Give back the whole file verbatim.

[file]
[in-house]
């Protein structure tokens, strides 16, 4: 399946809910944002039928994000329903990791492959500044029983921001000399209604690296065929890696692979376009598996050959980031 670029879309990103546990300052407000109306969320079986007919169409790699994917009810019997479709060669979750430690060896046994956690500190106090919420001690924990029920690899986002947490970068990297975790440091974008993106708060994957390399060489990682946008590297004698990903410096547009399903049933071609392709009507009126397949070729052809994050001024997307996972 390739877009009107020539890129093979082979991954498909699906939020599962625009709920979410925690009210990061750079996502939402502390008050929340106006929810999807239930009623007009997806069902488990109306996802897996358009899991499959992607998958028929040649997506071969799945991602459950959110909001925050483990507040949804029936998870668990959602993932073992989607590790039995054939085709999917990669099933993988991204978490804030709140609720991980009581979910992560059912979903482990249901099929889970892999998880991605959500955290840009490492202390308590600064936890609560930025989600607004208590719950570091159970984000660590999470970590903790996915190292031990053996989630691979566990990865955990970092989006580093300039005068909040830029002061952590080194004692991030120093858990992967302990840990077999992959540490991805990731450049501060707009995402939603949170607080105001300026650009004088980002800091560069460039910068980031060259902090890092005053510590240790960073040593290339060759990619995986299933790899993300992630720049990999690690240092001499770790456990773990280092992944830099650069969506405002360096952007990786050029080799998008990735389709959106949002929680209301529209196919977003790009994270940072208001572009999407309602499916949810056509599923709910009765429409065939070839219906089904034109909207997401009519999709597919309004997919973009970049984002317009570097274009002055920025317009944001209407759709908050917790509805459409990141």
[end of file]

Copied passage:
[in-house]
């Protein structure tokens, strides 16, 4: 399946809910944002039928994000329903990791492959500044029983921001000399209604690296065929890696692979376009598996050959980031 670029879309990103546990300052407000109306969320079986007919169409790699994917009810019997479709060669979750430690060896046994956690500190106090919420001690924990029920690899986002947490970068990297975790440091974008993106708060994957390399060489990682946008590297004698990903410096547009399903049933071609392709009507009126397949070729052809994050001024997307996972 390739877009009107020539890129093979082979991954498909699906939020599962625009709920979410925690009210990061750079996502939402502390008050929340106006929810999807239930009623007009997806069902488990109306996802897996358009899991499959992607998958028929040649997506071969799945991602459950959110909001925050483990507040949804029936998870668990959602993932073992989607590790039995054939085709999917990669099933993988991204978490804030709140609720991980009581979910992560059912979903482990249901099929889970892999998880991605959500955290840009490492202390308590600064936890609560930025989600607004208590719950570091159970984000660590999470970590903790996915190292031990053996989630691979566990990865955990970092989006580093300039005068909040830029002061952590080194004692991030120093858990992967302990840990077999992959540490991805990731450049501060707009995402939603949170607080105001300026650009004088980002800091560069460039910068980031060259902090890092005053510590240790960073040593290339060759990619995986299933790899993300992630720049990999690690240092001499770790456990773990280092992944830099650069969506405002360096952007990786050029080799998008990735389709959106949002929680209301529209196919977003790009994270940072208001572009999407309602499916949810056509599923709910009765429409065939070839219906089904034109909207997401009519999709597919309004997919973009970049984002317009570097274009002055920025317009944001209407759709908050917790509805459409990141």